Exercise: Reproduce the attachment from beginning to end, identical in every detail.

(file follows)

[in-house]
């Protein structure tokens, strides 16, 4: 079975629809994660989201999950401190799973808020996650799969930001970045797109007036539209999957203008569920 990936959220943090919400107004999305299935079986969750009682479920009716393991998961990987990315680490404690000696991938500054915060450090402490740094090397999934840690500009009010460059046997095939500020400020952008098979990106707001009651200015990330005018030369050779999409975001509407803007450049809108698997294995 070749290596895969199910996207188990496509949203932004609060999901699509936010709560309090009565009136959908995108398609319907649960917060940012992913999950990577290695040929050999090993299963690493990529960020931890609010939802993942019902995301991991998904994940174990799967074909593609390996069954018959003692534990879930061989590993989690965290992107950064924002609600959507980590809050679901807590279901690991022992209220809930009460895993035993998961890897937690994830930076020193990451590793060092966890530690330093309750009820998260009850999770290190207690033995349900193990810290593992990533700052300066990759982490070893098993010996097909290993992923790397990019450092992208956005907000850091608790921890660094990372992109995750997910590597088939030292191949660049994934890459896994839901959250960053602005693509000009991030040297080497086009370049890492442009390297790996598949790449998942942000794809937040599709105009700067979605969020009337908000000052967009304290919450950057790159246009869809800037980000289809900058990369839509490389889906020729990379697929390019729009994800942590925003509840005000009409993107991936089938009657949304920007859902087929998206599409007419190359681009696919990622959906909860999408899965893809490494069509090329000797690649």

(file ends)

[in-house]
């Protein structure tokens, strides 16, 4: 079975629809994660989201999950401190799973808020996650799969930001970045797109007036539209999957203008569920 990936959220943090919400107004999305299935079986969750009682479920009716393991998961990987990315680490404690000696991938500054915060450090402490740094090397999934840690500009009010460059046997095939500020400020952008098979990106707001009651200015990330005018030369050779999409975001509407803007450049809108698997294995 070749290596895969199910996207188990496509949203932004609060999901699509936010709560309090009565009136959908995108398609319907649960917060940012992913999950990577290695040929050999090993299963690493990529960020931890609010939802993942019902995301991991998904994940174990799967074909593609390996069954018959003692534990879930061989590993989690965290992107950064924002609600959507980590809050679901807590279901690991022992209220809930009460895993035993998961890897937690994830930076020193990451590793060092966890530690330093309750009820998260009850999770290190207690033995349900193990810290593992990533700052300066990759982490070893098993010996097909290993992923790397990019450092992208956005907000850091608790921890660094990372992109995750997910590597088939030292191949660049994934890459896994839901959250960053602005693509000009991030040297080497086009370049890492442009390297790996598949790449998942942000794809937040599709105009700067979605969020009337908000000052967009304290919450950057790159246009869809800037980000289809900058990369839509490389889906020729990379697929390019729009994800942590925003509840005000009409993107991936089938009657949304920007859902087929998206599409007419190359681009696919990622959906909860999408899965893809490494069509090329000797690649």